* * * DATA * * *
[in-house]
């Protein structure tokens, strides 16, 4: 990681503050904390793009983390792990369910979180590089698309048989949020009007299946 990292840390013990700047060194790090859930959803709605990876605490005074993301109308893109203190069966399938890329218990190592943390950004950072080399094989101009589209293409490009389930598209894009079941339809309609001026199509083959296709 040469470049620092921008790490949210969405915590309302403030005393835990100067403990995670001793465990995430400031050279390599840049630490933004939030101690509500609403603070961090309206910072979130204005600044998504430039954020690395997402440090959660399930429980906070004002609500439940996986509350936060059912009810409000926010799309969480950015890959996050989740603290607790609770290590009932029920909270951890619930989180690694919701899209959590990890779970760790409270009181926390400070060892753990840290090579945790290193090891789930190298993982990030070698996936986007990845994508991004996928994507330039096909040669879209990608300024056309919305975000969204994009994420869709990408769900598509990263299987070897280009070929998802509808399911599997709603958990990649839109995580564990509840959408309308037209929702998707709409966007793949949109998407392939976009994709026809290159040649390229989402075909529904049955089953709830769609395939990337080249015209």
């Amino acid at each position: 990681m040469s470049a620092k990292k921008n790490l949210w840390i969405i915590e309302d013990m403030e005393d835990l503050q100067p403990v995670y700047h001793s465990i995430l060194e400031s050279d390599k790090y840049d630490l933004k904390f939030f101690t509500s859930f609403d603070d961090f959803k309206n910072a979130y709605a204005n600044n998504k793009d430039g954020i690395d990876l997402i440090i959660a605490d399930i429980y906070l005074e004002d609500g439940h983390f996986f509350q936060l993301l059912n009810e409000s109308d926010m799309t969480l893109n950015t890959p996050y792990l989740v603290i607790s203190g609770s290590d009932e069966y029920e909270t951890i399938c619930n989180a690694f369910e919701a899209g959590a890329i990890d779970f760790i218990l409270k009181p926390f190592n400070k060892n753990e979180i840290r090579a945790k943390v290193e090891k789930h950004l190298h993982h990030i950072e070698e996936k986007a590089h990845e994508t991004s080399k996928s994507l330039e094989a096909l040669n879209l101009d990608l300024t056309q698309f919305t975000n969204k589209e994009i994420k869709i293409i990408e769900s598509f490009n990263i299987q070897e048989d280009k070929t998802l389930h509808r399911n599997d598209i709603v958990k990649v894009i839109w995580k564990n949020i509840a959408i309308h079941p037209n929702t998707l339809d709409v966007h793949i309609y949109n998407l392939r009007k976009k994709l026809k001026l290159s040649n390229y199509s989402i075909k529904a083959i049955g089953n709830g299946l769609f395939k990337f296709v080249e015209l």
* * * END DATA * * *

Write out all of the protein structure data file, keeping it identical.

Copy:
[in-house]
């Protein structure tokens, strides 16, 4: 990681503050904390793009983390792990369910979180590089698309048989949020009007299946 990292840390013990700047060194790090859930959803709605990876605490005074993301109308893109203190069966399938890329218990190592943390950004950072080399094989101009589209293409490009389930598209894009079941339809309609001026199509083959296709 040469470049620092921008790490949210969405915590309302403030005393835990100067403990995670001793465990995430400031050279390599840049630490933004939030101690509500609403603070961090309206910072979130204005600044998504430039954020690395997402440090959660399930429980906070004002609500439940996986509350936060059912009810409000926010799309969480950015890959996050989740603290607790609770290590009932029920909270951890619930989180690694919701899209959590990890779970760790409270009181926390400070060892753990840290090579945790290193090891789930190298993982990030070698996936986007990845994508991004996928994507330039096909040669879209990608300024056309919305975000969204994009994420869709990408769900598509990263299987070897280009070929998802509808399911599997709603958990990649839109995580564990509840959408309308037209929702998707709409966007793949949109998407392939976009994709026809290159040649390229989402075909529904049955089953709830769609395939990337080249015209």
């Amino acid at each position: 990681m040469s470049a620092k990292k921008n790490l949210w840390i969405i915590e309302d013990m403030e005393d835990l503050q100067p403990v995670y700047h001793s465990i995430l060194e400031s050279d390599k790090y840049d630490l933004k904390f939030f101690t509500s859930f609403d603070d961090f959803k309206n910072a979130y709605a204005n600044n998504k793009d430039g954020i690395d990876l997402i440090i959660a605490d399930i429980y906070l005074e004002d609500g439940h983390f996986f509350q936060l993301l059912n009810e409000s109308d926010m799309t969480l893109n950015t890959p996050y792990l989740v603290i607790s203190g609770s290590d009932e069966y029920e909270t951890i399938c619930n989180a690694f369910e919701a899209g959590a890329i990890d779970f760790i218990l409270k009181p926390f190592n400070k060892n753990e979180i840290r090579a945790k943390v290193e090891k789930h950004l190298h993982h990030i950072e070698e996936k986007a590089h990845e994508t991004s080399k996928s994507l330039e094989a096909l040669n879209l101009d990608l300024t056309q698309f919305t975000n969204k589209e994009i994420k869709i293409i990408e769900s598509f490009n990263i299987q070897e048989d280009k070929t998802l389930h509808r399911n599997d598209i709603v958990k990649v894009i839109w995580k564990n949020i509840a959408i309308h079941p037209n929702t998707l339809d709409v966007h793949i309609y949109n998407l392939r009007k976009k994709l026809k001026l290159s040649n390229y199509s989402i075909k529904a083959i049955g089953n709830g299946l769609f395939k990337f296709v080249e015209l």